The selection of mediocre ninth-inning reliever Matt Capps to the All-Star Game neatly sums up all the major reasons I get annoyed with the whole thing.

First, I really try not to care that much. After all, it’s such an obviously flawed process that it seems kinda pointless to fret over each individual misjudgment. Besides, it’s just an exhibition. Oh, wait, it’s not just an exhibition anymore, is it? Since the All-Star Game determines home field in the World Series, now I’m compelled to care.

My top pet peeve with ASG selections is the bizarre standards, by which the second halves of seasons never, ever seem to matter. If a player has a hot first half, he’s an all star, even if everyone knows that he’s performing way over his head and will crater any day.

Then again, a player can be one of the very best players at his position, but if he happens to have a couple bad Aprils, he might never go to the All Star Game at all.

Matt Capps is a classic example of this silliness. Sure, you could argue I suppose that his saves total justifies an All-Star Game appearance (I wouldn’t, but we’ll get to that in a minute). But does his mostly terrible track record prior to the last three months really count for nothing?

Shouldn’t the All-Star Game feature the best players in the game? And don’t you have to look at more of a player’s body of work to identify who those best players are?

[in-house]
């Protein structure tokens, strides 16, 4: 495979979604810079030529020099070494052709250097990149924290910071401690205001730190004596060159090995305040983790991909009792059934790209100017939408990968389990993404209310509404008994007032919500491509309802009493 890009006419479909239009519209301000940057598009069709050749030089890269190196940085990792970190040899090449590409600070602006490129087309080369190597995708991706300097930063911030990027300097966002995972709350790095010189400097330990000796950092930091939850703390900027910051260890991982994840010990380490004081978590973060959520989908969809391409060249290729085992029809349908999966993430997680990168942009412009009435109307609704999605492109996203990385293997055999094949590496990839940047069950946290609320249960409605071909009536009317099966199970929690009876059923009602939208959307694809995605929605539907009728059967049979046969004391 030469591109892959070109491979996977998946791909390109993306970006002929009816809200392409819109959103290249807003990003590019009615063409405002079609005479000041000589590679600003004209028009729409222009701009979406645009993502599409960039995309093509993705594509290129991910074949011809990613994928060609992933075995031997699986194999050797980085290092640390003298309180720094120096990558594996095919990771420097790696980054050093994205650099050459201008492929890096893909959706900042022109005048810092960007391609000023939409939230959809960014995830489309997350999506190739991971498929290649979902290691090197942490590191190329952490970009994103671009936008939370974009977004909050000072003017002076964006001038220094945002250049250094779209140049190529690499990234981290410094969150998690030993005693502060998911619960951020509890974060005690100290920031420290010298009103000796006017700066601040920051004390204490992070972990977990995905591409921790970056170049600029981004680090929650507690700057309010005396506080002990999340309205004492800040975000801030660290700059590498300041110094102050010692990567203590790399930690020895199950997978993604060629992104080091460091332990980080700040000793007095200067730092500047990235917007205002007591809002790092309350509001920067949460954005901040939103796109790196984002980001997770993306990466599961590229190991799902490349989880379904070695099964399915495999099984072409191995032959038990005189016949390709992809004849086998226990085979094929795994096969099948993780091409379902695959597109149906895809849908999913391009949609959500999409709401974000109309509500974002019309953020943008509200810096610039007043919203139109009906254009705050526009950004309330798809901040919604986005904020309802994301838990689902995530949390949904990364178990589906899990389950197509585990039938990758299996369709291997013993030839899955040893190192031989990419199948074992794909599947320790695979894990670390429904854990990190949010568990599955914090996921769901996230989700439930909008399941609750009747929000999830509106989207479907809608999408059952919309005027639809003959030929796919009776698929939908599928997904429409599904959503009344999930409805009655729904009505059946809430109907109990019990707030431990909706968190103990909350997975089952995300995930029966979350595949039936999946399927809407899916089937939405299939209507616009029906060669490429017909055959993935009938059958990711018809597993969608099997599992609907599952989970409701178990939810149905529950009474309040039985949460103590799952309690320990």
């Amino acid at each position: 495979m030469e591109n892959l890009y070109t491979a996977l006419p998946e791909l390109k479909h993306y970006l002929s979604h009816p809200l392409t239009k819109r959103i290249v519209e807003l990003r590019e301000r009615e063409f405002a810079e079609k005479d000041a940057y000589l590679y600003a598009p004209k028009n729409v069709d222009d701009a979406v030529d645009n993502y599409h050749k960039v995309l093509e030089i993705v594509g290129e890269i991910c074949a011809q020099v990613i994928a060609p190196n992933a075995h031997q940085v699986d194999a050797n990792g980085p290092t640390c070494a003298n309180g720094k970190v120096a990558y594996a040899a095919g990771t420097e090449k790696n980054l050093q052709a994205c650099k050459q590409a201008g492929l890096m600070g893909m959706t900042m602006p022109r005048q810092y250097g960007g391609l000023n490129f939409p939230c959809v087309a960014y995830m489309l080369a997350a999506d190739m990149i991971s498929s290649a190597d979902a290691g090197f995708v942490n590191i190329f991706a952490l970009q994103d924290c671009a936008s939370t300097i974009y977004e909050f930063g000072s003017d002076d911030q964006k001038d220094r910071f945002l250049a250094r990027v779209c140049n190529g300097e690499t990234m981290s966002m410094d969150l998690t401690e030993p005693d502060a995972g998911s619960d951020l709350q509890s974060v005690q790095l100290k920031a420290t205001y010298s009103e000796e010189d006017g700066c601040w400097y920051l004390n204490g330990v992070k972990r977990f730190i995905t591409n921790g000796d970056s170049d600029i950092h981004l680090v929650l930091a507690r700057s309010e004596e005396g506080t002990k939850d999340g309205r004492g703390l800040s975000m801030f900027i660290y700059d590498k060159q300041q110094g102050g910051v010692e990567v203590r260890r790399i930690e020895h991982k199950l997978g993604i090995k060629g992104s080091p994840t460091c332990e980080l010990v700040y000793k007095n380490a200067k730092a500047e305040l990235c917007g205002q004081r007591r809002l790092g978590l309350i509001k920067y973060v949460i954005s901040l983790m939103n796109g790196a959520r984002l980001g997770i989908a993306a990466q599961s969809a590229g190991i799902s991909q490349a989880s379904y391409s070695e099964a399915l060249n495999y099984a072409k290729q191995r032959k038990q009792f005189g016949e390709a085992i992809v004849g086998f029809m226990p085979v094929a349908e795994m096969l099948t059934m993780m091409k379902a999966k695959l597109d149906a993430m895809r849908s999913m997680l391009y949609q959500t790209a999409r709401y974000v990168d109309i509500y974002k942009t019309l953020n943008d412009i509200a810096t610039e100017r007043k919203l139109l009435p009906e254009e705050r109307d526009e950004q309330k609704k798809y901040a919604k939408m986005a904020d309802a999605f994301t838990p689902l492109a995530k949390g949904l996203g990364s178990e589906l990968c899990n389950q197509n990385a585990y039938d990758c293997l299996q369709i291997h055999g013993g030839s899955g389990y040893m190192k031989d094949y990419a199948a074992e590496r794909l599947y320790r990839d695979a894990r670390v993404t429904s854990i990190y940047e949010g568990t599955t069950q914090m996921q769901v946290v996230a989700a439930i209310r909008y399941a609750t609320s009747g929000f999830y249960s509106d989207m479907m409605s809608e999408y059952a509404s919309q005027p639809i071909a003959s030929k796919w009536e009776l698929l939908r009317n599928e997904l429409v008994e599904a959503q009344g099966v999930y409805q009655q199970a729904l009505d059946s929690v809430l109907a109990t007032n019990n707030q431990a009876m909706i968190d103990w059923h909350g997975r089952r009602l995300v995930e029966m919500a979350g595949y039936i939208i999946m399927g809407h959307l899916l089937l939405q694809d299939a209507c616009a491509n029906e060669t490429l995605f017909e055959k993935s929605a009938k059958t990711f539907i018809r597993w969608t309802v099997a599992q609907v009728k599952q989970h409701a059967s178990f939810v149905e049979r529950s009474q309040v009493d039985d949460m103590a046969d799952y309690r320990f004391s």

I also get annoyed with the way the All-Star Game overvalues closers. Each year it seems like the ASG rosters are filled with about eight good starters, maybe 1-2 really dominant ace relievers, and then 3-4 really pretty lousy pitchers who happen to be used in the ninth inning by their managers.

The last thing that really annoys me about the All-Star Game is the requirement that every team gets one player selected to the team. If a team is so bad that no player is deserving, then none should go, period. It would be an embarrassment to the team, pushing them to do more to get better.

In the Nationals’ case, they had legitimate All-Stars. Ryan Zimmerman would have been my choice. But since Capps chosen–and it’s really hard to imagine that Capps would be counted among the top closers in the game–it’s fair to assume that if not for this rule, the Nationals might have no All-Stars at all.

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